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Diabetes Prevention – 5 Tips for Taking Charge of Your Health

women exercising to help prevent diabetes

What You Can Do to Prevent Diabetes

By Sally Bowman, RN, quality care coordinator

If you are currently overweight or obese, have high cholesterol or a family history of diabetes, you are at increased risk of developing type 2 diabetes. Maybe you’ve been diagnosed with prediabetes, a condition in which blood sugar is high but not high enough to be type 2 diabetes.  Without intervention, its likely you’ll become a type 2 diabetic within 10 years.

But hope is not lost. Making lifestyle changes can prevent or delay the onset of the disease. Diabetes carries a long list of serious health complications such as nerve, kidney and heart damage.  It’s never too late to make changes.

[Read more: All You Need to Know About the Basics of Diabetes Symptoms, Causes and Prevention]

Diabetes Prevention Tips

1. Lose weight

Losing weight reduces the risk of diabetes. People in one large study reduced their risk of developing diabetes by almost 60% after losing approximately 7% of their body weight with changes in exercise and diet.

The American Diabetes Association recommends that people with prediabetes lose at least 7% to 10% of their body weight to prevent disease progression. More weight loss will translate into even greater benefits.

Set a weight-loss goal based on your current body weight. Talk to your doctor about reasonable short-term goals and expectations, such as  losing one to two pounds a week.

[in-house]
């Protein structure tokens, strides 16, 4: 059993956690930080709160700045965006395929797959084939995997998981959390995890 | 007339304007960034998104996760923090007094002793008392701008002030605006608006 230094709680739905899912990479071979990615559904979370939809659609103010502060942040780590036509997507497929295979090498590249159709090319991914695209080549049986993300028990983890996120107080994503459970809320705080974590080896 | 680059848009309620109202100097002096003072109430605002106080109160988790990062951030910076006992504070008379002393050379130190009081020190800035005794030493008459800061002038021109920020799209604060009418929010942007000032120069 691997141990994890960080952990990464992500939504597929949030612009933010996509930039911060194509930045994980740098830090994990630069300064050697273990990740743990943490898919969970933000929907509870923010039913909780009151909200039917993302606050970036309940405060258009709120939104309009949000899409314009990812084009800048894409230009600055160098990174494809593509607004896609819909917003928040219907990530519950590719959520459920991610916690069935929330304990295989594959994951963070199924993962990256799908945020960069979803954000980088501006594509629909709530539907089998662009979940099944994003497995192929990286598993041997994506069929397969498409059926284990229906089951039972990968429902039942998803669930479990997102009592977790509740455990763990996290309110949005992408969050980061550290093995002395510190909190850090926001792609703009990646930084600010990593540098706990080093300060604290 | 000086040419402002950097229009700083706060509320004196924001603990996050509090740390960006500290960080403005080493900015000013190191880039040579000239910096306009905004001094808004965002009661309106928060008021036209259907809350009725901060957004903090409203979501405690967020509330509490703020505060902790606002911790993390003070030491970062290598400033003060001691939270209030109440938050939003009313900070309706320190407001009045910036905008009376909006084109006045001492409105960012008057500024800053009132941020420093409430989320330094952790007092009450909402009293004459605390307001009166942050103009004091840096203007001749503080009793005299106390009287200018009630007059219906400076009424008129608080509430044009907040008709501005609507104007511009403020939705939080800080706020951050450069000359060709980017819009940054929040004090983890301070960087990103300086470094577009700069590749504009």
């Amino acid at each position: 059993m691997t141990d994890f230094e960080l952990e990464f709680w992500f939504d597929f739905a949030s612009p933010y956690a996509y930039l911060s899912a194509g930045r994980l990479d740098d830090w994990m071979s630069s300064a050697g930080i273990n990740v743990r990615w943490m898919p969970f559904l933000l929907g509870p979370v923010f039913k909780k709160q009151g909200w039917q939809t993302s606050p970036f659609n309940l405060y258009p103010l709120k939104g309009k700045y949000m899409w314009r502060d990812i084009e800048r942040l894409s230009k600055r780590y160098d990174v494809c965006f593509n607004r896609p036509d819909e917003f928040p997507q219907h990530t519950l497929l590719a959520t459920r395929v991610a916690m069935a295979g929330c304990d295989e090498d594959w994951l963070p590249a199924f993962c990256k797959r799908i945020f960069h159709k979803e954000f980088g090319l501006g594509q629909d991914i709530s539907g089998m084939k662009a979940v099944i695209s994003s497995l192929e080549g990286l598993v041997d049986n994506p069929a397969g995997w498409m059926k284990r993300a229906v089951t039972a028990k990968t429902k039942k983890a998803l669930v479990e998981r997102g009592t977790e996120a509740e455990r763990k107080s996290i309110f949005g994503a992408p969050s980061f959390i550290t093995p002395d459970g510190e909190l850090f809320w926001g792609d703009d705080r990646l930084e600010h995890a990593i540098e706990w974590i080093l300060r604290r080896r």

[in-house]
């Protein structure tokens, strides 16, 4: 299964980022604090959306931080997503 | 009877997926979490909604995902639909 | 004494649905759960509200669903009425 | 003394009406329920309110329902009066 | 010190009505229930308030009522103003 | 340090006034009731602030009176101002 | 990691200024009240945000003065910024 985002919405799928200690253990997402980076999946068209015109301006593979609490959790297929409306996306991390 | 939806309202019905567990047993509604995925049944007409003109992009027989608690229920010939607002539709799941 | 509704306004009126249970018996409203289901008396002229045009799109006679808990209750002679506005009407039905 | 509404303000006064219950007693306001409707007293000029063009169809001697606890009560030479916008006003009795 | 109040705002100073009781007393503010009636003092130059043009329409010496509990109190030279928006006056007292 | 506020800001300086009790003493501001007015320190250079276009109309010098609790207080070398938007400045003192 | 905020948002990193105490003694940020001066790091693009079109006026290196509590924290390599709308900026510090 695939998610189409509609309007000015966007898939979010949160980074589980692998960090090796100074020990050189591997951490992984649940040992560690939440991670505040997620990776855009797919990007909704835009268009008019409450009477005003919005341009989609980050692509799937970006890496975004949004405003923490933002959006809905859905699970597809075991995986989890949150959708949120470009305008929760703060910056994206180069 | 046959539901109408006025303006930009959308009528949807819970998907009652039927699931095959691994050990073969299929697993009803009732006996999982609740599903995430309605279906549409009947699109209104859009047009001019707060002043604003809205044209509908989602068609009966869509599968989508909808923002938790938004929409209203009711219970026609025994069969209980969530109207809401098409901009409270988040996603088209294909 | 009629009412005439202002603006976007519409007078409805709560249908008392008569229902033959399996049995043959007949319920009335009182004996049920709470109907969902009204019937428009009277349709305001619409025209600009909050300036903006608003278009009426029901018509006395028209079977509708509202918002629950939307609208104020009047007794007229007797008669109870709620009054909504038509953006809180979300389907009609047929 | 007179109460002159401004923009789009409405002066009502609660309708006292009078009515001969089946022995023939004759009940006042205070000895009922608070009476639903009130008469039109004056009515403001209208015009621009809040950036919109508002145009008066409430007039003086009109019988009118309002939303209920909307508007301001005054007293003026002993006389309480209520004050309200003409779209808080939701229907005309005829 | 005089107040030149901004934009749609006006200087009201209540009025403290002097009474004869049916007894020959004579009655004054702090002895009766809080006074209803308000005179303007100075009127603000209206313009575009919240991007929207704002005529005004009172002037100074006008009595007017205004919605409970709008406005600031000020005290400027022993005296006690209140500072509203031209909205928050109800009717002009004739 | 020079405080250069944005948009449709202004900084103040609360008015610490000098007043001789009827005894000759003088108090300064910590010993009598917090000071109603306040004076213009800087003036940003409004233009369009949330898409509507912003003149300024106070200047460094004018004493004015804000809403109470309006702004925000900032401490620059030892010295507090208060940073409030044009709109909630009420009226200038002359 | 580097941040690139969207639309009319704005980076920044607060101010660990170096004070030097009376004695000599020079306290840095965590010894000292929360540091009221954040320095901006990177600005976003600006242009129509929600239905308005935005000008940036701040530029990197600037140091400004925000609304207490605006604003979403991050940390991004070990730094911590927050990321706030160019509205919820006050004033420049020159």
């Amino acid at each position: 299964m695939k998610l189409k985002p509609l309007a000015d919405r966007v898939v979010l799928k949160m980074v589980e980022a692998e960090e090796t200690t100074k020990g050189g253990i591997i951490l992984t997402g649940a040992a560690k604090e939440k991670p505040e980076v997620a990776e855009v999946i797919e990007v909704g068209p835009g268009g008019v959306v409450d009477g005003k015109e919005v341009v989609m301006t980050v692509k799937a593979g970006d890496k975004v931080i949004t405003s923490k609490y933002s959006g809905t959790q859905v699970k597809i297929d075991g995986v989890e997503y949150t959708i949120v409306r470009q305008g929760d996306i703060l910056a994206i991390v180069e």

2. Increase your physical activity

There are many benefits to regular physical activity, including the following.

  • Losing weight
  • Lowering your blood sugar
  • Boosting your sensitivity to insulin — which helps keep your blood sugar within a normal range

It can be helpful to set a goal to promote weight loss and maintain a healthy weight. Here are just a few examples of exercise activities you can take on.

  • Aerobic exercise – Aim for 30 minutes or more of moderate to vigorous aerobic exercise — such as brisk walking, swimming, biking or running — on most days for a total of at least 150 minutes a week.
  • Resistance exercise –Resistance exercise at least two to three times per week increases your strength, balance and ability to maintain an active life. Resistance training includes weightlifting, yoga and calisthenics.
  • Limited inactivity – Breaking up long bouts of inactivity, such as sitting at the computer, can help control blood sugar levels. Take a few minutes to stand, walk around or do some light activity every 30 minutes.

3. Eat healthy plant foods

Plants provide vitamins, minerals and carbohydrates in your diet. Carbohydrates include sugars and starches, the energy sources for your body, and fiber. Dietary fiber, also known as roughage or bulk, is the part of plant foods your body can't digest or absorb.

Fiber-rich foods promote weight loss and lower the risk of diabetes. Eat a variety of healthy, fiber-rich foods, which include the following.

  • Fruits, such as tomatoes, peppers and fruit from trees